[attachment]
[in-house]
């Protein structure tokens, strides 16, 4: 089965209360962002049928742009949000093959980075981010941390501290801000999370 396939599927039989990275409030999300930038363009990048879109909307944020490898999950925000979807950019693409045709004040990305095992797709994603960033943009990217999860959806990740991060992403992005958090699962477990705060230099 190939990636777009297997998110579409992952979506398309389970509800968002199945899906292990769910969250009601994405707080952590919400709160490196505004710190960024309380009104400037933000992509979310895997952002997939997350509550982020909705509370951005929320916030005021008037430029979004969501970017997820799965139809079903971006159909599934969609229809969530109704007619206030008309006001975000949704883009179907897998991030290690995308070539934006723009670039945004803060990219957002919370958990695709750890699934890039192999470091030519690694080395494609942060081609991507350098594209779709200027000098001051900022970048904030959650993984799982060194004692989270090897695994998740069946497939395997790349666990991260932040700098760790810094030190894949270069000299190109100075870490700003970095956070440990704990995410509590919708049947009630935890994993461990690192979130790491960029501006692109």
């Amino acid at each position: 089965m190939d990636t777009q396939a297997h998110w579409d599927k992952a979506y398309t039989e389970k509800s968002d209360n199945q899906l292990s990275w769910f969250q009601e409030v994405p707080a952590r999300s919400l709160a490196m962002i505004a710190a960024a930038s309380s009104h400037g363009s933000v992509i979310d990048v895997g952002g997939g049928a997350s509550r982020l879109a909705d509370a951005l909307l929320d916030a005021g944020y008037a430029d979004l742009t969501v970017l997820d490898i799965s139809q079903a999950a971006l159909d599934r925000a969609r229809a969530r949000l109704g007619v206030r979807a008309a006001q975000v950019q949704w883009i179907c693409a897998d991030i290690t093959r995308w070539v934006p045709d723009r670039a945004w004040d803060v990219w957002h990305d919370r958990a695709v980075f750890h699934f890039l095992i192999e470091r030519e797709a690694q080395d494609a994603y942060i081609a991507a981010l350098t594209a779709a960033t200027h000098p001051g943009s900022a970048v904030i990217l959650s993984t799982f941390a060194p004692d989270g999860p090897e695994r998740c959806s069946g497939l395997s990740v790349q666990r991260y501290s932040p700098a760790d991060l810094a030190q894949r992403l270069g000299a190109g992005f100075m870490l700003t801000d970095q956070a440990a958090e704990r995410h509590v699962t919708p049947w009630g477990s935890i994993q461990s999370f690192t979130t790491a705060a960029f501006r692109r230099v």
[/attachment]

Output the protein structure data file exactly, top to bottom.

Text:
[in-house]
């Protein structure tokens, strides 16, 4: 089965209360962002049928742009949000093959980075981010941390501290801000999370 396939599927039989990275409030999300930038363009990048879109909307944020490898999950925000979807950019693409045709004040990305095992797709994603960033943009990217999860959806990740991060992403992005958090699962477990705060230099 190939990636777009297997998110579409992952979506398309389970509800968002199945899906292990769910969250009601994405707080952590919400709160490196505004710190960024309380009104400037933000992509979310895997952002997939997350509550982020909705509370951005929320916030005021008037430029979004969501970017997820799965139809079903971006159909599934969609229809969530109704007619206030008309006001975000949704883009179907897998991030290690995308070539934006723009670039945004803060990219957002919370958990695709750890699934890039192999470091030519690694080395494609942060081609991507350098594209779709200027000098001051900022970048904030959650993984799982060194004692989270090897695994998740069946497939395997790349666990991260932040700098760790810094030190894949270069000299190109100075870490700003970095956070440990704990995410509590919708049947009630935890994993461990690192979130790491960029501006692109």
């Amino acid at each position: 089965m190939d990636t777009q396939a297997h998110w579409d599927k992952a979506y398309t039989e389970k509800s968002d209360n199945q899906l292990s990275w769910f969250q009601e409030v994405p707080a952590r999300s919400l709160a490196m962002i505004a710190a960024a930038s309380s009104h400037g363009s933000v992509i979310d990048v895997g952002g997939g049928a997350s509550r982020l879109a909705d509370a951005l909307l929320d916030a005021g944020y008037a430029d979004l742009t969501v970017l997820d490898i799965s139809q079903a999950a971006l159909d599934r925000a969609r229809a969530r949000l109704g007619v206030r979807a008309a006001q975000v950019q949704w883009i179907c693409a897998d991030i290690t093959r995308w070539v934006p045709d723009r670039a945004w004040d803060v990219w957002h990305d919370r958990a695709v980075f750890h699934f890039l095992i192999e470091r030519e797709a690694q080395d494609a994603y942060i081609a991507a981010l350098t594209a779709a960033t200027h000098p001051g943009s900022a970048v904030i990217l959650s993984t799982f941390a060194p004692d989270g999860p090897e695994r998740c959806s069946g497939l395997s990740v790349q666990r991260y501290s932040p700098a760790d991060l810094a030190q894949r992403l270069g000299a190109g992005f100075m870490l700003t801000d970095q956070a440990a958090e704990r995410h509590v699962t919708p049947w009630g477990s935890i994993q461990s999370f690192t979130t790491a705060a960029f501006r692109r230099v």